A gentle drizzle created a spectacular double rainbow welcoming pilgrims from throughout the world to St. Peter’s Square in Vatican City for a glimpse of “El Papa,” Pope Francis. The occasion was the October 27 Papal General Audience, which was open to members of the public holding a ticket to the event.
The audience was taking place during the final week of the 2023 Synod of Bishops. It was the day Synod participants would receive the final draft of the document, a summary of their work that will serve as the basis for the October 2024 synodal session.
But for the moment, nobody seemed to care about the Synod. All those in the square, in particular parishioners of St. Charles Borromeo Parish in Port Charlotte, Florida, were anticipating the appearance of the pope.
Cheers from the crowd signaled his entrance, the pontiff in his white Popemobile flanked by children who had been invited to ride along with him. He waved. He stopped to hold babies that he blessed and kissed. He shook hands with a lucky few.
“I got chills when I saw him getting closer to me,” said Jorge, a parishioner at St. Charles, who shook hands with the pope. “I never would believe I would have this opportunity,” he said with excitement in his voice.
Jorge said he had spent much of his 11-day pilgrimage through Italy volunteering to push the wheelchair of a fellow parishioner, whom he called Miss Mary.
“She had trouble walking. No one told me to do it. I just saw a need. I think being able to come face to face with the pope was a reward from God.”
“I cried,” he said.
So did Miss Mary, who shook hands with the pope, too.
The hundreds assembled all came with a passionate love for their pontiff and his efforts to make changes that would help the church become more compassionate, welcoming, and inclusive.
“I’ve never heard anyone say anything bad about the pope in France,” said Guillium, a visitor from Paris at the audience with his wife, Amelie. “Everyone loves the pope.”
The pope also received high approval for his efforts to bring changes to the church through the Synod. These include issues such as allowing greater inclusion of marginalized Catholics, including members of the LGBTQ community. Other hot-button items under consideration included allowing women to serve as deacons and the possibility of a married clergy.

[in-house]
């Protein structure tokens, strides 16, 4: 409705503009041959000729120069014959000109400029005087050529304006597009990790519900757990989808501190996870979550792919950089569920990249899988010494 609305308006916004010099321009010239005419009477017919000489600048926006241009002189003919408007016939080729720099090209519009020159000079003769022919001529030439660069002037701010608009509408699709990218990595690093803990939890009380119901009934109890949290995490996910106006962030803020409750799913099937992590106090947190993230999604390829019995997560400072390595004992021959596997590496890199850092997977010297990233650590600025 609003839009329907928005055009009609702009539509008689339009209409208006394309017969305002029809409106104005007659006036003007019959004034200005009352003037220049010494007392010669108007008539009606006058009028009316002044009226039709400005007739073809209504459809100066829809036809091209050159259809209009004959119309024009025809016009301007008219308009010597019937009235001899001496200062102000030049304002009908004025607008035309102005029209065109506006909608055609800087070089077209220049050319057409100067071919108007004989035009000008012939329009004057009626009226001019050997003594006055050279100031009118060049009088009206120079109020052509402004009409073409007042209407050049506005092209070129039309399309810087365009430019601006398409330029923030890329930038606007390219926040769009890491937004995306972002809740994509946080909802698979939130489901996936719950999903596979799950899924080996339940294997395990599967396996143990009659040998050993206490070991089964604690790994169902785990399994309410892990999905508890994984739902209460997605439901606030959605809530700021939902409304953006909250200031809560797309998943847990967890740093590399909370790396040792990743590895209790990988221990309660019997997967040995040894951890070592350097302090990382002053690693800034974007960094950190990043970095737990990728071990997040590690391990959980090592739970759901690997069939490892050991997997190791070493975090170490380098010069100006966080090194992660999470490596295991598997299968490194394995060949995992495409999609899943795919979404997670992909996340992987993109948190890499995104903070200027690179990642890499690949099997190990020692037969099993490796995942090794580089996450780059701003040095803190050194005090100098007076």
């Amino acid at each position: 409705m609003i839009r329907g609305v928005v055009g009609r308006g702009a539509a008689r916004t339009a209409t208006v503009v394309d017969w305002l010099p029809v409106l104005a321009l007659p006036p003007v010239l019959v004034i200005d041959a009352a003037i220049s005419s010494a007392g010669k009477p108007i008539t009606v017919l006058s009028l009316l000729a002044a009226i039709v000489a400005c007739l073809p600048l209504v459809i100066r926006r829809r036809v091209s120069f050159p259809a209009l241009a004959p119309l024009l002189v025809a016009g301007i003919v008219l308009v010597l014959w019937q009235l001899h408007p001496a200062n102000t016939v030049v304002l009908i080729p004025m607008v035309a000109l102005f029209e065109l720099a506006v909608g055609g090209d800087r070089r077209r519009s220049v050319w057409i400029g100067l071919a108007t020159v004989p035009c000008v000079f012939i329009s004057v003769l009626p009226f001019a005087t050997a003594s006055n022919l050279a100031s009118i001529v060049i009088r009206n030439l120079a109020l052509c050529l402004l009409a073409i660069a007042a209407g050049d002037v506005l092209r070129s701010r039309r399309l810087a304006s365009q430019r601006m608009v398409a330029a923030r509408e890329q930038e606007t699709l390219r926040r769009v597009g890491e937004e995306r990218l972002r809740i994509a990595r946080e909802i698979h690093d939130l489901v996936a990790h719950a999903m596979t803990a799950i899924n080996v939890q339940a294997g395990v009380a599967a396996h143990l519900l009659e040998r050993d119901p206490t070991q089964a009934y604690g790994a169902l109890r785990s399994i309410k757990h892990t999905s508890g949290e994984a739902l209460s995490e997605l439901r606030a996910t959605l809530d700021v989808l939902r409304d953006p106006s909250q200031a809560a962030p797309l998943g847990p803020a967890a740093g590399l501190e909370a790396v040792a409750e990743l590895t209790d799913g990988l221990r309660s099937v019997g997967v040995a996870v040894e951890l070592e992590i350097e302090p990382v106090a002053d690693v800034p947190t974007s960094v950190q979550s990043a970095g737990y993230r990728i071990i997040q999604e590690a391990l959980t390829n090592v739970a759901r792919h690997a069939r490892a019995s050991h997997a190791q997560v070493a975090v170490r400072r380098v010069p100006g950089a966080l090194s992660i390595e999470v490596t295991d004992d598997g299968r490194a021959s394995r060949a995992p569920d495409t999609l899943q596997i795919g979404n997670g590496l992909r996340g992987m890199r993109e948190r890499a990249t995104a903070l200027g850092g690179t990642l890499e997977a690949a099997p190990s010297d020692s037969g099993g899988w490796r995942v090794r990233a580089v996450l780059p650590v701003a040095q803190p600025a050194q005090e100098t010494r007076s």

“I believe he is doing the right thing,” said Jorge. He added that he “[doesn’t] agree with some things like the LGBTQ philosophy,” but that gay persons should not be excluded from the church. “A lot of people we don’t agree with, but we are all brothers in Christ,” he said.
“I would like to see married priests,” said Emelio, 41, who was on holiday in Italy with his sister Claudia, 36. “Women over time should be accepted in higher places in the church, and the church should give more money to the poor,” he said.
“I would like to see priests less ambitious for themselves and to focus more on needs of people,” said Claudia. “And all should have access to the church, gays, divorced people, others. Todo el mundo,” she said.
“I would like to see priests embrace more the sciences that allow your mind to expand,” Amelie said.
“I’m happy to see changes,” said Michelle, who was traveling from Marseille, France,
with her teenage goddaughter, Emily, in celebration of her mother, Julianne’s, 70th birthday.
“Mother always wanted to come to Rome,” she said.
The pope “is really right. I would like to see him get more involved in world politics and influence world leaders to make the right decisions,” she said.
Outside of Vatican City in Carlo Felice Gardens, Salvatore, a visitor from Naples, was taking his newborn for an outing while his girlfriend, the child’s mother, a professional pastry chef, was taking a culinary class.
“Italy likes this pope because he is trying to include more people. Young people who do not practice their religion”—he admitting to being one of them—“are attracted to him.”
But not all are happy with Pope Francis, the first pope to be elected from South America.
In Venice it was expected that the next step for a bishop would be to the rank of cardinal.
“It was that way for many, many years,” said Patricia, a tour guide and native Venetian. “Not this time. This pope, he is not Italian. He did not promote our bishop to cardinal,” she said with a note of disappointment in her voice.
Back outside the gates of St Peter’s Square, Mike and Sarah from Brussels stood looking in, unable to enter without a ticket and unwilling to obtain one.
“It doesn’t matter to me what the pope or bishops say or do,” said Mike. “Religion is a private thing. For me, it’s just not my thing.”
“I have no opinion,” said Sarah. “I am not Catholic.” ♦
Peggy Schenk is a journalist who spent the bulk of her 30-year career writing for the New Haven Register in Connecticut. She currently is a stringer for the Hartford Courant. She resides in Florida, where she is a parishioner at St. Charles Borromeo Church in Port Charlotte. Her report is the result of a recent trip to Italy with members of her church on a pilgrimage that ended with the papal audience.